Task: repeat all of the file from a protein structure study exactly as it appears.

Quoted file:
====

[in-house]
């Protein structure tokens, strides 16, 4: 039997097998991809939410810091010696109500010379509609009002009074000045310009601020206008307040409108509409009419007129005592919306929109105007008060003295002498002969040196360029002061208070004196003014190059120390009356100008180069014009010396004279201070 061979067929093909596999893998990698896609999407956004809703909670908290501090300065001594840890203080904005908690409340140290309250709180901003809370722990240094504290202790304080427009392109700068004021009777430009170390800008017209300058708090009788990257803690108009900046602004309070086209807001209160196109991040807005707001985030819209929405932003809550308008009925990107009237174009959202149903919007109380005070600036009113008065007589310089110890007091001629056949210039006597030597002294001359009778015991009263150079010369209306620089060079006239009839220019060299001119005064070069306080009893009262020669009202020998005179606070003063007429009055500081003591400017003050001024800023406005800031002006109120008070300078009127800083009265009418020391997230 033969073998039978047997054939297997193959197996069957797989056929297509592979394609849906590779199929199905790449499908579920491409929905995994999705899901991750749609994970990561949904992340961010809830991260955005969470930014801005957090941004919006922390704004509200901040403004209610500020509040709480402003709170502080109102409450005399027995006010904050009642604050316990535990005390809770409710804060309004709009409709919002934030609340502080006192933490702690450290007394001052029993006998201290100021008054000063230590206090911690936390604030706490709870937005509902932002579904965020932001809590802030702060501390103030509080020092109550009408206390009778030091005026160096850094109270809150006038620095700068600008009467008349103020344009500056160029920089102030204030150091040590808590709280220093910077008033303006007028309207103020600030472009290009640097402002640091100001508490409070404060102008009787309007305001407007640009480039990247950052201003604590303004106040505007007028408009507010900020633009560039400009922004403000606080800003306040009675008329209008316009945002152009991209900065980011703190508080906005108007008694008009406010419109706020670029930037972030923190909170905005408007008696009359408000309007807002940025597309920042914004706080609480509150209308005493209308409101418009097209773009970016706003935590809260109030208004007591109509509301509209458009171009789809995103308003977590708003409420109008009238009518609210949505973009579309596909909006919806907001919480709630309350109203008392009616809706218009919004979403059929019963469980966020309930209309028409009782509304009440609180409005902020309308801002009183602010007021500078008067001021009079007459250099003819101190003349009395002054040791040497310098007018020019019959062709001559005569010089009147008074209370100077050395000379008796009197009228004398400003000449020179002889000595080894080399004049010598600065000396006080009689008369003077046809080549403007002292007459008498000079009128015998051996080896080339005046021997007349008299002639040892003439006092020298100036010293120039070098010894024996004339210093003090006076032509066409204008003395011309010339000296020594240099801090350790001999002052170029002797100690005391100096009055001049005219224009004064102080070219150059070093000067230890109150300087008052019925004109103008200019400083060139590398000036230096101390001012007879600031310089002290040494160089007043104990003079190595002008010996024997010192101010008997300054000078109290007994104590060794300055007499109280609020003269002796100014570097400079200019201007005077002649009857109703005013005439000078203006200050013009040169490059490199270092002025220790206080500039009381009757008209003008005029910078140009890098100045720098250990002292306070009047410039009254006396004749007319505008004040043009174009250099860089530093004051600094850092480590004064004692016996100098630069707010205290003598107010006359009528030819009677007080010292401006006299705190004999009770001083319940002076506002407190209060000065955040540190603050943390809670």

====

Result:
[in-house]
């Protein structure tokens, strides 16, 4: 039997097998991809939410810091010696109500010379509609009002009074000045310009601020206008307040409108509409009419007129005592919306929109105007008060003295002498002969040196360029002061208070004196003014190059120390009356100008180069014009010396004279201070 061979067929093909596999893998990698896609999407956004809703909670908290501090300065001594840890203080904005908690409340140290309250709180901003809370722990240094504290202790304080427009392109700068004021009777430009170390800008017209300058708090009788990257803690108009900046602004309070086209807001209160196109991040807005707001985030819209929405932003809550308008009925990107009237174009959202149903919007109380005070600036009113008065007589310089110890007091001629056949210039006597030597002294001359009778015991009263150079010369209306620089060079006239009839220019060299001119005064070069306080009893009262020669009202020998005179606070003063007429009055500081003591400017003050001024800023406005800031002006109120008070300078009127800083009265009418020391997230 033969073998039978047997054939297997193959197996069957797989056929297509592979394609849906590779199929199905790449499908579920491409929905995994999705899901991750749609994970990561949904992340961010809830991260955005969470930014801005957090941004919006922390704004509200901040403004209610500020509040709480402003709170502080109102409450005399027995006010904050009642604050316990535990005390809770409710804060309004709009409709919002934030609340502080006192933490702690450290007394001052029993006998201290100021008054000063230590206090911690936390604030706490709870937005509902932002579904965020932001809590802030702060501390103030509080020092109550009408206390009778030091005026160096850094109270809150006038620095700068600008009467008349103020344009500056160029920089102030204030150091040590808590709280220093910077008033303006007028309207103020600030472009290009640097402002640091100001508490409070404060102008009787309007305001407007640009480039990247950052201003604590303004106040505007007028408009507010900020633009560039400009922004403000606080800003306040009675008329209008316009945002152009991209900065980011703190508080906005108007008694008009406010419109706020670029930037972030923190909170905005408007008696009359408000309007807002940025597309920042914004706080609480509150209308005493209308409101418009097209773009970016706003935590809260109030208004007591109509509301509209458009171009789809995103308003977590708003409420109008009238009518609210949505973009579309596909909006919806907001919480709630309350109203008392009616809706218009919004979403059929019963469980966020309930209309028409009782509304009440609180409005902020309308801002009183602010007021500078008067001021009079007459250099003819101190003349009395002054040791040497310098007018020019019959062709001559005569010089009147008074209370100077050395000379008796009197009228004398400003000449020179002889000595080894080399004049010598600065000396006080009689008369003077046809080549403007002292007459008498000079009128015998051996080896080339005046021997007349008299002639040892003439006092020298100036010293120039070098010894024996004339210093003090006076032509066409204008003395011309010339000296020594240099801090350790001999002052170029002797100690005391100096009055001049005219224009004064102080070219150059070093000067230890109150300087008052019925004109103008200019400083060139590398000036230096101390001012007879600031310089002290040494160089007043104990003079190595002008010996024997010192101010008997300054000078109290007994104590060794300055007499109280609020003269002796100014570097400079200019201007005077002649009857109703005013005439000078203006200050013009040169490059490199270092002025220790206080500039009381009757008209003008005029910078140009890098100045720098250990002292306070009047410039009254006396004749007319505008004040043009174009250099860089530093004051600094850092480590004064004692016996100098630069707010205290003598107010006359009528030819009677007080010292401006006299705190004999009770001083319940002076506002407190209060000065955040540190603050943390809670």